With all the mobile apps and resources available for games, entertainment and media, have you ever thought about the impact that mobile apps could have on your health? Introducing mHealth, the term used to describe the use of your mobile phone for health. The Joint Center for Political and Economic Studies released a report entitled “Minorities, Mobile Broadband, and the Management of Chronic Diseases,” which evaluates the vast potential of mobile broadband technologies to help address our nation’s most pressing health concerns.
Currently, chronic diseases disproportionately affect minority communities. These diseases include diabetes, heart disease, cancer, arthritis, and obesity to name a few. The CDC reports that each year 7 out of 10 Americans die from illnesses related to chronic disease. Heart disease, cancer, and stroke account for more than 50% of all deaths in the US. In 2007, $2.2 trillion was spent on healthcare in the US, with $1.7 trillion spent to prevent and treat chronic illnesses. Eventhough chronic diseases affect minority communities disproportionately, many individuals lack the ability to effectively treat and monitor their health due to geographic, financial, cultural and linguistic barriers. Considering these facts, mHealth is our answer to breaking down these barriers.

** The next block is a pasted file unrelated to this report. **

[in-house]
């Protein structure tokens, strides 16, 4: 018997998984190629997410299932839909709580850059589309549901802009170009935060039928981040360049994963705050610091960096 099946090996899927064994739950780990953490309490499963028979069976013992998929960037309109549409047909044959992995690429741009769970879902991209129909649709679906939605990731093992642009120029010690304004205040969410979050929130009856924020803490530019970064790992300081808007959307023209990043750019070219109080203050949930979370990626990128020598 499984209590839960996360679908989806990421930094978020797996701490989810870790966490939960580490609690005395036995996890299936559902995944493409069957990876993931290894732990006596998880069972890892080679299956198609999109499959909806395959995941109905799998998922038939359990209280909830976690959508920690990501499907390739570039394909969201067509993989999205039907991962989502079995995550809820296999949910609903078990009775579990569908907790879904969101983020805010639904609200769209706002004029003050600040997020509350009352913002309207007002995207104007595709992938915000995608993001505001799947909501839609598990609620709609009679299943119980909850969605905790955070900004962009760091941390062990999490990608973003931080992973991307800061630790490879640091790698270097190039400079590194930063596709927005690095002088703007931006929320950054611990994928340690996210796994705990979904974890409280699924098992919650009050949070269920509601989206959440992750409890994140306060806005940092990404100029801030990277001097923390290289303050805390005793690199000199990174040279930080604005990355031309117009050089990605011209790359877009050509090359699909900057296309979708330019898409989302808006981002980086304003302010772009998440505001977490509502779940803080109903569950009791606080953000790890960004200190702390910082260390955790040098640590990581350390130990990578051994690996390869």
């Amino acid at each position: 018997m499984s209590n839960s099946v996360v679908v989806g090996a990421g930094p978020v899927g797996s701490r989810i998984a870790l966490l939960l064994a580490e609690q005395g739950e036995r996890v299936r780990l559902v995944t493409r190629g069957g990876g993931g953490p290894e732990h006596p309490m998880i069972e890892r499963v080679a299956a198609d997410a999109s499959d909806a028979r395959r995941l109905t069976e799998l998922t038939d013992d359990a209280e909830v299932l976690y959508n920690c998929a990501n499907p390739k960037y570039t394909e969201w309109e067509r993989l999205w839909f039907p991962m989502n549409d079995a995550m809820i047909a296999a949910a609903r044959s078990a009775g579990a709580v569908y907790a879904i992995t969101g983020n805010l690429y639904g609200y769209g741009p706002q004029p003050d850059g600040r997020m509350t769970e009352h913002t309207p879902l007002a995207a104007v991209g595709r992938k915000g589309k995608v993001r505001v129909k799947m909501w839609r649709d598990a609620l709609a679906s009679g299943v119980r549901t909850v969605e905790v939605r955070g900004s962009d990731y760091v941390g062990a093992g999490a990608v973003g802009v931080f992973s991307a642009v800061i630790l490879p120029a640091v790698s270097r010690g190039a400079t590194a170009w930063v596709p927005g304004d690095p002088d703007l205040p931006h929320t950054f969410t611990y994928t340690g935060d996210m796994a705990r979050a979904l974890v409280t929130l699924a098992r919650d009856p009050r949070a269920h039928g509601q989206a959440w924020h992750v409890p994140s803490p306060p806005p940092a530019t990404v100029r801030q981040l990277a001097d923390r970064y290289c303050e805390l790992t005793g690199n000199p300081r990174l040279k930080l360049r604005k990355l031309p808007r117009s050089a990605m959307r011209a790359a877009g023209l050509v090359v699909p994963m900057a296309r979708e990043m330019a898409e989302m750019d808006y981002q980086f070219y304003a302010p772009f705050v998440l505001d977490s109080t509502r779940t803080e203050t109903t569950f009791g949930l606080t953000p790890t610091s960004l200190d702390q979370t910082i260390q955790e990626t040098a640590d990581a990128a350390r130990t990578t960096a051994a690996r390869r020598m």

People of color lead the way in mobile access, especially with handheld devices. 64% of African Americans and 63% of Latinos are wireless Internet users and more likely to own a cell phone than their white counterparts. A minority patient’s access to a smartphone or tablet and health app can enhance doctor-patient communication and empower patients to make informed healthcare decisions. Some current mobile apps include Mobile MIM, a remote diagnostic imaging tool that doctors can use to evaluate and manage imagining scans. There’s also Vocel’s Pill Phone which allows patients to view information on their medications and Quick MT which helps patients understand medical terminology.
Some of the report’s policy recommendations include:
• Ensure universal access to mobile broadband for households in both unserved and underserved areas.
• Reform regulatory barriers that limit the use of non-traditional medical treatment.
• Create incentives for physicians to use mobile broadband-enabled technologies for current and preventative care.
• Avoid excessive and regressive taxation on wireless goods and services.
For more information, please review the “Minorities, Mobile Broadband and the Management of Chronic Diseases” report: http://www.jointcenter.org/sites/default/files/upload/research/files/Minorities%20Mobile%20Broadband%20and%20the%20Management%20of%20Chronic%20Diseases_0.pdf